A Farce of Some Import

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It involves a byzantine voting system known as comitology — of which more later — which allows bureaucrats to vote in secret. David Cameron 'hobbled by unspeakable Tory Tea Party'.

EU drops olive oil jug ban after outcry. David Cameron ridicules EU olive oil jug ban.

EU to ban olive oil jugs from restaurant tables. The ban would have affected the eating habits of half a billion people in 27 European countries. Costly, wasteful and environmentally unfriendly, it was of no obvious benefit to diners who enjoy dipping bread into olive oil served in bowls in restaurants.

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On Thursday — nine days after the regulation was agreed in secrecy at an obscure European Union committee meeting — the measure was withdrawn. But only after its existence had been revealed by The Telegraph on the afternoon of the previous Friday, causing such a media storm that the embarrassed commissioner in charge of agriculture rescinded it. Critics say that how the European Union came to endorse such a regulation in the first place reveals in microcosm all that is wrong with its inner workings. The origins of the ban were in Portugal in with a clamour to clamp down on fraudulent restaurateurs passing off cheap oil as a quality product.

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The scale of the fraud there is disputed, but whatever the truth, the upshot was a move to tighten the law. Consumption had been rising steadily across Europe for two decades but suddenly, while demand was still rising, the price was falling significantly. Expensive extra virgin olive oil was being switched for the cheapest products, some imported from north Africa and Turkey. By , farmers were starting to go under. There are dozens — probably hundreds — of such advisory groups in the EU. Meetings are not open to the public or press. The olive advisory group meets about twice a year and is chaired by an EU official.

In , the most recent year for which figures are available, it received half a million euros in EU funding for its various activities.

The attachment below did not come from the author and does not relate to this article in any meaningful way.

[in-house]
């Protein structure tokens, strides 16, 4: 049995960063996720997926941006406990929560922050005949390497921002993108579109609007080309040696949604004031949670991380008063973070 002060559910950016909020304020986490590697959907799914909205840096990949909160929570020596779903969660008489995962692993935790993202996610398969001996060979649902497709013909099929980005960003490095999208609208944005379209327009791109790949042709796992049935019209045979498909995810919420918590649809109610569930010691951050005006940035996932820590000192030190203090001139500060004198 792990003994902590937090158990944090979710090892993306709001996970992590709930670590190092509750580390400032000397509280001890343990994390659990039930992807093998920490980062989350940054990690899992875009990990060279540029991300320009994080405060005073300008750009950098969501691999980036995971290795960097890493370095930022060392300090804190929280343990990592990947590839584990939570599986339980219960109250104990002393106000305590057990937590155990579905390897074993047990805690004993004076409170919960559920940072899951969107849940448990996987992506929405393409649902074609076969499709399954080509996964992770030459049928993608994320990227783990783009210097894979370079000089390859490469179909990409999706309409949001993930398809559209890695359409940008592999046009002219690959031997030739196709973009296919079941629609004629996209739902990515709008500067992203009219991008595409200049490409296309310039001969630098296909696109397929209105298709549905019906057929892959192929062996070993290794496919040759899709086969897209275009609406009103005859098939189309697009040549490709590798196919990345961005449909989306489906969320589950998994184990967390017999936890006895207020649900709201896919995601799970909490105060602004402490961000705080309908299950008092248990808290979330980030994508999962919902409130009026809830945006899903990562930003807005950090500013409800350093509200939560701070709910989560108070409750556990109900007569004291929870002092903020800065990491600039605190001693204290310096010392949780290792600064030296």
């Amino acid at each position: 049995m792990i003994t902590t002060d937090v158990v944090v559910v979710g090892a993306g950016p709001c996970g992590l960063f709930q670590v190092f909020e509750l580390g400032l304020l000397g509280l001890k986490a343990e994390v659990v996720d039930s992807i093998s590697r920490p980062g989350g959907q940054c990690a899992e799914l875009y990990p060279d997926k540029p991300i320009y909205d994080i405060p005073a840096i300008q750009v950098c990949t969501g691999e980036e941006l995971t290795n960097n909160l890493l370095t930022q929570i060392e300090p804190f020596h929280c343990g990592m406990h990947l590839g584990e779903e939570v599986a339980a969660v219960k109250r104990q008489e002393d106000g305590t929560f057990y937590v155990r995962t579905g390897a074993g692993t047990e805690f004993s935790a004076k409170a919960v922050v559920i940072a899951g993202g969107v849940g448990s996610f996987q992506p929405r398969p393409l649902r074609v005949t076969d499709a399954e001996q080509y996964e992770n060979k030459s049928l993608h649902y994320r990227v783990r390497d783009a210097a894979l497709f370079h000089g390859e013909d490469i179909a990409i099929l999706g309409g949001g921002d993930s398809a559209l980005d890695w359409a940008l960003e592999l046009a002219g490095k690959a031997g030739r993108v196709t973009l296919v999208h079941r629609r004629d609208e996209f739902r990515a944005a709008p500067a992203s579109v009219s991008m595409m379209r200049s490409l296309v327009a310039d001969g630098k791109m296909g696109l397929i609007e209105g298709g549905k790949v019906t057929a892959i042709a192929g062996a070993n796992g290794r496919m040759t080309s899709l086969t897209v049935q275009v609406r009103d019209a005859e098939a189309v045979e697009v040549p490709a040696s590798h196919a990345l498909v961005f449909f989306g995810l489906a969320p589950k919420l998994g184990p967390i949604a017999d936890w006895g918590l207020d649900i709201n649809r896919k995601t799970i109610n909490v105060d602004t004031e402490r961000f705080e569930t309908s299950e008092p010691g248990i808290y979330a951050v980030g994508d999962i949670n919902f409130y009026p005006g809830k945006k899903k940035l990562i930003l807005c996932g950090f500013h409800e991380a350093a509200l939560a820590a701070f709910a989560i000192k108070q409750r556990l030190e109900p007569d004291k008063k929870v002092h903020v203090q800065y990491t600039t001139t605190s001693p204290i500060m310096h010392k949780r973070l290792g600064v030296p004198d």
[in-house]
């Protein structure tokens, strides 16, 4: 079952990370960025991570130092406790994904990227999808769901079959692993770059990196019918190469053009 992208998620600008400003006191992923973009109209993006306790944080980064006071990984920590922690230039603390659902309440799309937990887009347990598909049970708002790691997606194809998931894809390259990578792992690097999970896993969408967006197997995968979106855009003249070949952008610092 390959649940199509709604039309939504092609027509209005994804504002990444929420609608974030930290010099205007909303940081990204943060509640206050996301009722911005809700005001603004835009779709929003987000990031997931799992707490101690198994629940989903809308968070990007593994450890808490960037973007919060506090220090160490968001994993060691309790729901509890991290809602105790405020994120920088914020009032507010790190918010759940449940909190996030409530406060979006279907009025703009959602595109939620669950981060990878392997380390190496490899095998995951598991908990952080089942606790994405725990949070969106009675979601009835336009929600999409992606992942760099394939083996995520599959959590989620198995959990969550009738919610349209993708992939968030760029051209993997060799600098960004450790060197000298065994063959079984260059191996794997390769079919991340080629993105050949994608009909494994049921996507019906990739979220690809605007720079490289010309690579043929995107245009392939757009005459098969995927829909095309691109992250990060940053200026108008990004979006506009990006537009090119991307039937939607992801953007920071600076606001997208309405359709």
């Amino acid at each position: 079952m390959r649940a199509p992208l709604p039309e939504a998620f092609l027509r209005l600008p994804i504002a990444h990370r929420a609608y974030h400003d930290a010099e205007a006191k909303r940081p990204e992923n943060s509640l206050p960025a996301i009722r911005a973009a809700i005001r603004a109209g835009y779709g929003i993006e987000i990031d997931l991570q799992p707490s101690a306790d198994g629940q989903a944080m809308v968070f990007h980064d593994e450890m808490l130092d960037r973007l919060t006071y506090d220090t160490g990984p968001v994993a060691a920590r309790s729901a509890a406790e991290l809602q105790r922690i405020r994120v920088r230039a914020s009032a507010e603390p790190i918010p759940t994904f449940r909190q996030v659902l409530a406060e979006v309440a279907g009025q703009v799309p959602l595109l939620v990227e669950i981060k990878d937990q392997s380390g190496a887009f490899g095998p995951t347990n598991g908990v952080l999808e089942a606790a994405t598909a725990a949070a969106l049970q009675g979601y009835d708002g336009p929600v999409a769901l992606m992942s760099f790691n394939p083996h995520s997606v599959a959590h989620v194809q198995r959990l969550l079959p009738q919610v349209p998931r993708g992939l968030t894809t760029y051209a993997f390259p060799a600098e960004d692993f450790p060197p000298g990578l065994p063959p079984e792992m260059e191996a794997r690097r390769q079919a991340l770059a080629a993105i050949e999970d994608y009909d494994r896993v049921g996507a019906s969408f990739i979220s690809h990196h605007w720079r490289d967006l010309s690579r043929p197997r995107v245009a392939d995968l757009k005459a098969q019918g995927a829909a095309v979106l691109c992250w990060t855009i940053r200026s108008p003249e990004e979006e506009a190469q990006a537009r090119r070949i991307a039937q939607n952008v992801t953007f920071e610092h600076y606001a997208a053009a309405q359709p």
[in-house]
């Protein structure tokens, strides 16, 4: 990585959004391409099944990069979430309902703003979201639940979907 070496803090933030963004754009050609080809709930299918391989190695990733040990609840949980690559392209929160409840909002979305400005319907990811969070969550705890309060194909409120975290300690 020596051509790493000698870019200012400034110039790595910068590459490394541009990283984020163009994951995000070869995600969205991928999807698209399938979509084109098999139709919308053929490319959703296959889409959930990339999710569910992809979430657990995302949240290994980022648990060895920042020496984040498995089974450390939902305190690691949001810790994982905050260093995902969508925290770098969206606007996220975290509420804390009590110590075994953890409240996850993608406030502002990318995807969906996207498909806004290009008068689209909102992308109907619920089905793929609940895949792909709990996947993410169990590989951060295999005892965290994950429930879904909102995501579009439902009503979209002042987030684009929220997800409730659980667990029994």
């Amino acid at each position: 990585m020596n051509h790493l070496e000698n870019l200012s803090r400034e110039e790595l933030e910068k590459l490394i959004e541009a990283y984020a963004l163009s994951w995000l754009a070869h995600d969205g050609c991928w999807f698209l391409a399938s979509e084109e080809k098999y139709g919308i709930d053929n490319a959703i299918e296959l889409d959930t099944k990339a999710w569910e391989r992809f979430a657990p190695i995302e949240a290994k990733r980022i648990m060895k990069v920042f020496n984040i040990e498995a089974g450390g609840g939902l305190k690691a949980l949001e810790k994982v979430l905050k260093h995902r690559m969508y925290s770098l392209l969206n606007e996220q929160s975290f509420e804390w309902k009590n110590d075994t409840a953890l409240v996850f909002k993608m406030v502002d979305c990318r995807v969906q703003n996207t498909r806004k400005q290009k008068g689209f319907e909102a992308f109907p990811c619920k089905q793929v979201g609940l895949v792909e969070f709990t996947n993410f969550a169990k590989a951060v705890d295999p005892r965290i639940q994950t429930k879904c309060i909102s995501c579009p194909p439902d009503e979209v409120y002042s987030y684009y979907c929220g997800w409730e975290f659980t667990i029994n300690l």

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Copa-Cogeca has impressive clout and a hotline to Dacian Ciolos. Experts estimate that the various committees implement as many as 2, regulations a year, compared with about 50 directives passed by MEPs. With the industry in despair, about 18 months ago, a strong delegation from Copa-Cogeca, led by Rafael Sanchez de Puerta, a Spanish farmer, met Mr Ciolos in Brussels. That was followed in April , with a trip by Mr Ciolos to Cordoba, the Spanish city that lies at the heart of the olive region.

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At this meeting, the Spanish lobbying group put forward a series of measures to revive the industry. Mr Ciolos left with an olive oil action plan. With up to 70 million items of clothing stuck in transit and six out of 10 import quotas now filled , can some relief to the EU's textile and clothing crisis be at hand?

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Tomorrow a team of European Union trade negotiators will fly to China to try to resolve the crisis over blocked imports of Chinese textiles, and on August 25 the EU textiles commitee meets. Meanwhile the Guardian reports that British retailers and importers called last night for immediate action to lift the curbs on cheap Chinese clothes.

But have European producers benefited? Not much:.


I have just got back from Bangalore in India where I was seeking alternative suppliers. Chinese clothing manufacturers, pessimistic about a resolution of disputes with both the European Union and the US to allow an expansion of restrictive quotas, say they have temporarily moved some operations elsewhere in Asia to beat trade barriers. So can we expect an early resolution?

Probably not, though some compromises are likely. The official added that the Commission would probably seek to inject some flexibility into the June 10 agreement by moving some of next year's quota into this year, or by moving quotas between the different categories. Some categories, such as cotton fabric, are still a long way from breaching their limit. But he insisted there would not be a full renegotiation of the quotas set by the agreement.

It is perhaps significant that a meeting between Peter Mandelson, the EU trade commissioner, and Bo Xiali, China's commerce minister, has yet to be scheduled. In the meantime we can expect more farcical stories like this: Chinese bras wing their way on to EU shelves. For Claus Walther Jensen, getting his hands on bras for Christmas is one of the most important aspects of running Change, a Danish lingerie chain. That is why the director went so far as to borrow a helicopter on Monday morning to secure one of the last European Union import licences for bras.

Maybe Europe won't go braless after all?

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A Farce of Some Import A Farce of Some Import
A Farce of Some Import A Farce of Some Import
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